An Investigation of Architectures For Integration Of Stand-Alone INS And GPS Navigation Systems
Dikshit, Veena G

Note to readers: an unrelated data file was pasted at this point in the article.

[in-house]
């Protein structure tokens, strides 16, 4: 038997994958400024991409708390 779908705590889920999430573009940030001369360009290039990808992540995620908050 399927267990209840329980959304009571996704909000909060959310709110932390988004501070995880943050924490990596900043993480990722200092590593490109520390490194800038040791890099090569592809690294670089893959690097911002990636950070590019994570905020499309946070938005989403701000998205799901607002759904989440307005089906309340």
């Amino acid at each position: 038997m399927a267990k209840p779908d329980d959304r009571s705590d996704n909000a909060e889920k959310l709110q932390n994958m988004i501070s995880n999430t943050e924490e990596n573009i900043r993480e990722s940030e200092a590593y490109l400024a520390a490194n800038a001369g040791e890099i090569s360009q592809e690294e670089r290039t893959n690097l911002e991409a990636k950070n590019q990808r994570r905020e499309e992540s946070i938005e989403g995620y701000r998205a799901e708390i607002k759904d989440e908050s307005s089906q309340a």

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Inertial navigation systems (INSs) have the well-known advantages of being self-contained, weatherproof, jam-proof, and non-self-revealing while providing stable navigation information with little high-frequency noise. However, their single most important drawback is the growth of their error cumulatively with time in an unbounded manner. Navigation systems based on position fixing, in contrast, offer bounded errors in the long term, but their output is usually contaminated with strong high-frequency noise. To harness the advantages of both types of systems, INSs have been traditionally aided or augmented by one or more fixing system(s). Such an arrangement preserves the excellent short-term stability and damping (i.e. high-frequency rejection) capability of INSs while limiting its long-term drift. In recent years, the availability of navigation information from the Global Positioning System (GPS) reliably and accurately over the entire globe has made it a natural choice as the means of augmentation of INSs. An integrated navigation system combining data from two or more ‘pure’systems is called a hybrid navigation system (HNS). There is no unique way of combining navigation information from the INS and GPS. Depending on the goals and specifications of the overall navigation system, the instrument and equipment available, cost constraints, and technology options, the scheme for integrating INS and GPS may take one of many forms. In generic terms integration of diverse ‘pure’ navigation systems can be performed at various levels. At the simplest and most basic level, each system may be allowed to run independently, generating its own navigation data separately which may then be combined periodically to reset any accumulated error. At the other extreme, the two (or more) systems may be intimately coupled right at their raw data levels in a quasi-continuous manner with the intention of maximising their mutually beneficial effect and deriving the ‘best’ possible navigation information. Hybrid navigation architectures have been a subject of much research and development, and a significant body of information is available on the subject. However, there are clear gaps in open literature on many practical issues that arise in the context of implementing specific HNSs. In this thesis we investigate the architecture, implementation and performance issues of HNSs that combine stand-alone INS and GPS units. The thesis consists of eight chapters. The first chapter offers an introduction to the navigation problem and discusses the basic types of navigation including inertial and satellite navigation. Inertial sensors such as gyroscopes and accelerometers and the GPS are discussed in some detail. The types and principle of gyroscopes and accelerometers and the error sources in inertial navigation are briefly covered, as also the advantages and disadvantages of INS and the trends in inertial system development.The chapter also touches upon GPS segments (space, control and user), the theory and determination of position fix, and the GPS error sources. Mention is also made of the types of GPS receiver available and the trends in GPS technologies. Integration of INS and GPS and its benefits are discussed and a set of specifications for an integrated system is laid out to serve as the basis for the configurations proposed later. The second chapter, in its three sections, provides a summary of the significant literature relevant to INS and GPS in the context of their integration. Chapter three discusses mechanisation aspects of the INS-GPS hybrid navigation system. This chapter is divided into three sections. In the first section the frames of reference, INS mechanisation and the error equations are discussed. The definitions for the various frames such as body, platform, local level, geodetic, Earth-centred-Earth-fixed (ECEF), and the computer frame are mentioned along with the direction cosine matrices for the transformation of frames. In the second section various types of mechanisation of INS and the summary of tilt, velocity and position equations are described. The INS can be mechanised in two ways: the stable platform and the strap-down. In this chapter the general error equations for platform tilt, velocity and position are listed. Platform-based systems can be mechanized as one of the following types, viz. unipolar, Focualt, north pointing and wander azimuth. The definitions and summary of the tilt, velocity and position, and the error equations are given for all these types of mechanization. The accelerometer and gyro error models are discussed. It is pointed out that inclusion of all the possible INS states in the model would lead to a 45-state system which would be too complex to handle on board. The scope for reduction of model order and the effect of such reduction are brought out. The section ends with a summary of the INS error equations considered for implementation. In the third section the GPS principle and derivation of navigation solutions based on GPS measurements are dealt with. GPS error modelling, computation of DOP (dilution of precision), and clock modelling are also discussed. In this section the navigation solution for various classes of users – stationary, low-dynamics, medium-dynamics and high-dynamics – are discussed. The INS model and the clock model defined in this chapter are used in configuring the integrated system model later. Chapter four discusses the various HNS configurations and their implementation to mitigate the INS error. Three levels of integration are considered: a. Output coupled: The INS needs initial alignment during which the INS position and velocity are initialised with the precisely known co-ordinates and components at the starting location. Starting with these initial conditions, the INS-sensed accelerations are continuously integrated to yield the current velocity and position. As mentioned earlier, the INS error is dependent on this initial value and further increases with time. If the initial position and velocity inputs are precise, the short-term INS accuracy (typically for the first 10-15 minutes in case of aircraft) is usually within acceptable limits. Further error built up during longer flights can be reduced by periodic updation of INS with the precise position and/or velocity values. To achieve this the pilot may, for example, fly over waypoints whose co-ordinates are precisely known. This would constitute a physical or manual method of INS re-initialisation. A better and more modern method is to use precise GPS-derived information to reinitialise the INS periodically and automatically. b. Medium coupled: Another way of mitigating the INS error build-up is by using medium-coupled HNS wherein the INS errors are estimated using the GPS measurements as reference. The INS outputs are corrected by applying these error estimates. The important point to note here is that in medium coupling, the errors in the INS states are considered instead of the states themselves. The final geodetic outputs from the two systems are used as measurements. A twelve-state indirect feed-forward Kalman filter is used to estimate the INS position error. c. Tightly coupled: The basic measurements from the GPS are pseudoranges which are the distances from the user to the GPS satellites. By making a minimum of four such measurements the GPS receiver computes the user location in the geodetic coordinates. Conversely, knowing the user position from INS, it is possible to calculate the expected pseudoranges to known GPS satellite locations. Comparing the measured and the computed pseudoranges, the filter estimates the errors in the INS position. In this work a seventeen-state, feed-forward, indirect Kalman filter is configured to estimate the INS-derived pseudorange errors. These errors are then translated into positional errors which are used to correct the indicated INS positions. In configuring the filter it is assumed that the INS and GPS are physically separated and data transfer is through the interface buses. In this chapter the simulators used for validation and performance estimation of the configurations are also described. Two simulators are used to validate the hybrid system, namely, software-and hardware-based simulators. The simulators simulate the six-degree-of-freedom of trajectory generator, and error models of INS and GPS. The truth data from the trajectory generator are combined with the INS error and GPS error to get the INS and GPS outputs respectively. The fifth and sixth chapters covers the validation of the above-mentioned three configurations. Since analysis of output coupled systems is rather straightforward, simulation and validation of the configuration are carried out for the medium and tightly coupled systems Covariance analysis and Error analysis modes of simulation are carried out to study and validate the behaviour of the configurations. In covariance analysis one obtains the root mean square (rms) value of the errors obtained from several Monte Carlo runs. It gives an estimate of the lower bound of the system errors. Covariance simulation provides a degree of confidence in the error model but is generally not sufficient to expose the complete behaviour of the system. For detailed investigation, error simulation needs to be carried out for the entire navigation system. In the thesis, covariance simulation is carried out for both the configurations to check the sensitivity of the system to measurement update rates, process noise, update times for the transition matrix, and also for the validity of the truncation of the Taylor series expansion. The details of the simulation processes and their results are discussed in these chapter. The seventh chapter makes a performance comparison of the configurations and draws inferences for practical hybrid system implementation. From the comparisons it is seen that the loosely coupled configuration is the simplest. In this configuration there is no requirement of the Kalman filter. The accuracy depends on the update rate. If the position update is made, for example, once every 600 s then the error in the combined system will be limited to the sum of the error due to the GPS and that accumulated in the INS alone over the of 600 s interval. There is no coordinate transformation required. In the case of medium coupled filter the addition of process noise to the GPS clock model is not critical. The position accuracy achieved is around 2 m (rms). The coordinate transformations are only from the body to platform, and platform to geodetic axes. The observation matrix is very simple in this case and the computation burden is low. Dynamic tuning of the measurement matrix is not required in real time.In the case of tightly coupled configuration the addition of a certain amount of process noise deliberately to the GPS clock model is critical. The position accuracy achieved with tight coupling is around found to be 34 m (rms) without the addition of process noise. On addition of a controlled amount of noise to the GPS clock bias and clock drift states and inclusion of measurement noise as a function of GPS signal strength, the position accuracy improves significantly, to about 7m (rms). Figures 2a and 2b below depict the behaviour before and after inclusion of the noise. The coordinate transformations are from body to platform, platform to geodetic, and geodetic to ECEF coordinates, and vice versa. The observation matrix (H) for this integration model is very complicated, and the computational burden is very high. In this configuration H transfers the measurements from metres to radians. Dynamic tuning of measurement matrix is required in this case. Chapter eight of the thesis summarises the results and lists out the conclusions arrived at from the study. It also includes a section with suggestions for future work in this direction.